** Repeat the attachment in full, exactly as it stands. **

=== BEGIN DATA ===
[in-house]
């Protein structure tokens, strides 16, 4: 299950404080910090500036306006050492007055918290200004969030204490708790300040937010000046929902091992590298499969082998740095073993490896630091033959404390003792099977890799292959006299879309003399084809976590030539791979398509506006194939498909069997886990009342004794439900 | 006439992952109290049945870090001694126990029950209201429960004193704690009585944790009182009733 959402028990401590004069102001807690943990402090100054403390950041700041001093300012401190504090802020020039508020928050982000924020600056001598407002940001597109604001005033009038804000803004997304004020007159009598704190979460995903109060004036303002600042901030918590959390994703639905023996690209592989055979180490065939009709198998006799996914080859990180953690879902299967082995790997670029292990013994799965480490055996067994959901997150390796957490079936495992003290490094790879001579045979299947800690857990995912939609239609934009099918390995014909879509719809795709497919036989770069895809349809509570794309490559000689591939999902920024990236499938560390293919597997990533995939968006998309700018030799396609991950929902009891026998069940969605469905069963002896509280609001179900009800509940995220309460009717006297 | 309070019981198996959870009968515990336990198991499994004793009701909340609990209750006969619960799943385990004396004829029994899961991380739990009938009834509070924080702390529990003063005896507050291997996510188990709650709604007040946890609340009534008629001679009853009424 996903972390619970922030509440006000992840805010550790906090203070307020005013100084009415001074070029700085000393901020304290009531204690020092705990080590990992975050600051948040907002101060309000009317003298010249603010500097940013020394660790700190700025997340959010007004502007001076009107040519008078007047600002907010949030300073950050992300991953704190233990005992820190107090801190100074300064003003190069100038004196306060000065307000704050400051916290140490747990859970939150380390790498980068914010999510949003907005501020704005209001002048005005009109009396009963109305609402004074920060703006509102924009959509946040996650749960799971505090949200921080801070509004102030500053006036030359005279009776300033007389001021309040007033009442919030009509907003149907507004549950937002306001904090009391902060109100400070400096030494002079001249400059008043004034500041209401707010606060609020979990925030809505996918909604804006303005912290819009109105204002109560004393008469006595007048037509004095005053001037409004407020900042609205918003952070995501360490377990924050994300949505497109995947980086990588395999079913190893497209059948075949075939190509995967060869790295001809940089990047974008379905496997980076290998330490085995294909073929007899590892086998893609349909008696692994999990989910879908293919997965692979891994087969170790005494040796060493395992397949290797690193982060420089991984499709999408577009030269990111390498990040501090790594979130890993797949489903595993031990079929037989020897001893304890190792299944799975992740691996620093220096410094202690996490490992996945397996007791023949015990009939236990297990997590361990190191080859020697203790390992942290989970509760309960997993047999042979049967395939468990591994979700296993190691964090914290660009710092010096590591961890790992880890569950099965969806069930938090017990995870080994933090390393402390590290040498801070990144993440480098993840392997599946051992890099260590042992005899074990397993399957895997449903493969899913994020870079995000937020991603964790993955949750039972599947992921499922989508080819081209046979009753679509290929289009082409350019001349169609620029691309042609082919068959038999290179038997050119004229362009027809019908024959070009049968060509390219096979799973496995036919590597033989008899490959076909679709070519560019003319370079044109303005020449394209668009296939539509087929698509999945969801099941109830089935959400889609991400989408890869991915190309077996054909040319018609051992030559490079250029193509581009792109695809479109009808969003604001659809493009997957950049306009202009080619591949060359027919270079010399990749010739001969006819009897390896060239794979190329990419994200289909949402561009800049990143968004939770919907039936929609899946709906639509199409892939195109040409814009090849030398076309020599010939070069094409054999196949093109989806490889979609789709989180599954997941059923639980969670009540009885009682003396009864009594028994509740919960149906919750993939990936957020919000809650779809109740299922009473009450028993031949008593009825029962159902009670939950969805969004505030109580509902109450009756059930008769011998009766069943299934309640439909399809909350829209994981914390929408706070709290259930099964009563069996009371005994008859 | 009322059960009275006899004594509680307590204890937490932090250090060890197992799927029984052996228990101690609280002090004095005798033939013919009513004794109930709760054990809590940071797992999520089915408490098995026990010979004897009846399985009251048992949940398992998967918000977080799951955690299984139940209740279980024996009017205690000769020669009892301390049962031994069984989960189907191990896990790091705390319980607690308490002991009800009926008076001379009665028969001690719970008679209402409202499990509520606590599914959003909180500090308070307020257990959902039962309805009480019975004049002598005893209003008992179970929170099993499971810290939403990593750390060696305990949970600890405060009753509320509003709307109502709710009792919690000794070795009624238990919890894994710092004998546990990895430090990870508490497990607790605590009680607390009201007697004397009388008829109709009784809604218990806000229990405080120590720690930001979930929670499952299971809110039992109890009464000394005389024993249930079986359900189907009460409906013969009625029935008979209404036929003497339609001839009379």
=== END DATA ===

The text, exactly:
[in-house]
């Protein structure tokens, strides 16, 4: 299950404080910090500036306006050492007055918290200004969030204490708790300040937010000046929902091992590298499969082998740095073993490896630091033959404390003792099977890799292959006299879309003399084809976590030539791979398509506006194939498909069997886990009342004794439900 | 006439992952109290049945870090001694126990029950209201429960004193704690009585944790009182009733 959402028990401590004069102001807690943990402090100054403390950041700041001093300012401190504090802020020039508020928050982000924020600056001598407002940001597109604001005033009038804000803004997304004020007159009598704190979460995903109060004036303002600042901030918590959390994703639905023996690209592989055979180490065939009709198998006799996914080859990180953690879902299967082995790997670029292990013994799965480490055996067994959901997150390796957490079936495992003290490094790879001579045979299947800690857990995912939609239609934009099918390995014909879509719809795709497919036989770069895809349809509570794309490559000689591939999902920024990236499938560390293919597997990533995939968006998309700018030799396609991950929902009891026998069940969605469905069963002896509280609001179900009800509940995220309460009717006297 | 309070019981198996959870009968515990336990198991499994004793009701909340609990209750006969619960799943385990004396004829029994899961991380739990009938009834509070924080702390529990003063005896507050291997996510188990709650709604007040946890609340009534008629001679009853009424 996903972390619970922030509440006000992840805010550790906090203070307020005013100084009415001074070029700085000393901020304290009531204690020092705990080590990992975050600051948040907002101060309000009317003298010249603010500097940013020394660790700190700025997340959010007004502007001076009107040519008078007047600002907010949030300073950050992300991953704190233990005992820190107090801190100074300064003003190069100038004196306060000065307000704050400051916290140490747990859970939150380390790498980068914010999510949003907005501020704005209001002048005005009109009396009963109305609402004074920060703006509102924009959509946040996650749960799971505090949200921080801070509004102030500053006036030359005279009776300033007389001021309040007033009442919030009509907003149907507004549950937002306001904090009391902060109100400070400096030494002079001249400059008043004034500041209401707010606060609020979990925030809505996918909604804006303005912290819009109105204002109560004393008469006595007048037509004095005053001037409004407020900042609205918003952070995501360490377990924050994300949505497109995947980086990588395999079913190893497209059948075949075939190509995967060869790295001809940089990047974008379905496997980076290998330490085995294909073929007899590892086998893609349909008696692994999990989910879908293919997965692979891994087969170790005494040796060493395992397949290797690193982060420089991984499709999408577009030269990111390498990040501090790594979130890993797949489903595993031990079929037989020897001893304890190792299944799975992740691996620093220096410094202690996490490992996945397996007791023949015990009939236990297990997590361990190191080859020697203790390992942290989970509760309960997993047999042979049967395939468990591994979700296993190691964090914290660009710092010096590591961890790992880890569950099965969806069930938090017990995870080994933090390393402390590290040498801070990144993440480098993840392997599946051992890099260590042992005899074990397993399957895997449903493969899913994020870079995000937020991603964790993955949750039972599947992921499922989508080819081209046979009753679509290929289009082409350019001349169609620029691309042609082919068959038999290179038997050119004229362009027809019908024959070009049968060509390219096979799973496995036919590597033989008899490959076909679709070519560019003319370079044109303005020449394209668009296939539509087929698509999945969801099941109830089935959400889609991400989408890869991915190309077996054909040319018609051992030559490079250029193509581009792109695809479109009808969003604001659809493009997957950049306009202009080619591949060359027919270079010399990749010739001969006819009897390896060239794979190329990419994200289909949402561009800049990143968004939770919907039936929609899946709906639509199409892939195109040409814009090849030398076309020599010939070069094409054999196949093109989806490889979609789709989180599954997941059923639980969670009540009885009682003396009864009594028994509740919960149906919750993939990936957020919000809650779809109740299922009473009450028993031949008593009825029962159902009670939950969805969004505030109580509902109450009756059930008769011998009766069943299934309640439909399809909350829209994981914390929408706070709290259930099964009563069996009371005994008859 | 009322059960009275006899004594509680307590204890937490932090250090060890197992799927029984052996228990101690609280002090004095005798033939013919009513004794109930709760054990809590940071797992999520089915408490098995026990010979004897009846399985009251048992949940398992998967918000977080799951955690299984139940209740279980024996009017205690000769020669009892301390049962031994069984989960189907191990896990790091705390319980607690308490002991009800009926008076001379009665028969001690719970008679209402409202499990509520606590599914959003909180500090308070307020257990959902039962309805009480019975004049002598005893209003008992179970929170099993499971810290939403990593750390060696305990949970600890405060009753509320509003709307109502709710009792919690000794070795009624238990919890894994710092004998546990990895430090990870508490497990607790605590009680607390009201007697004397009388008829109709009784809604218990806000229990405080120590720690930001979930929670499952299971809110039992109890009464000394005389024993249930079986359900189907009460409906013969009625029935008979209404036929003497339609001839009379």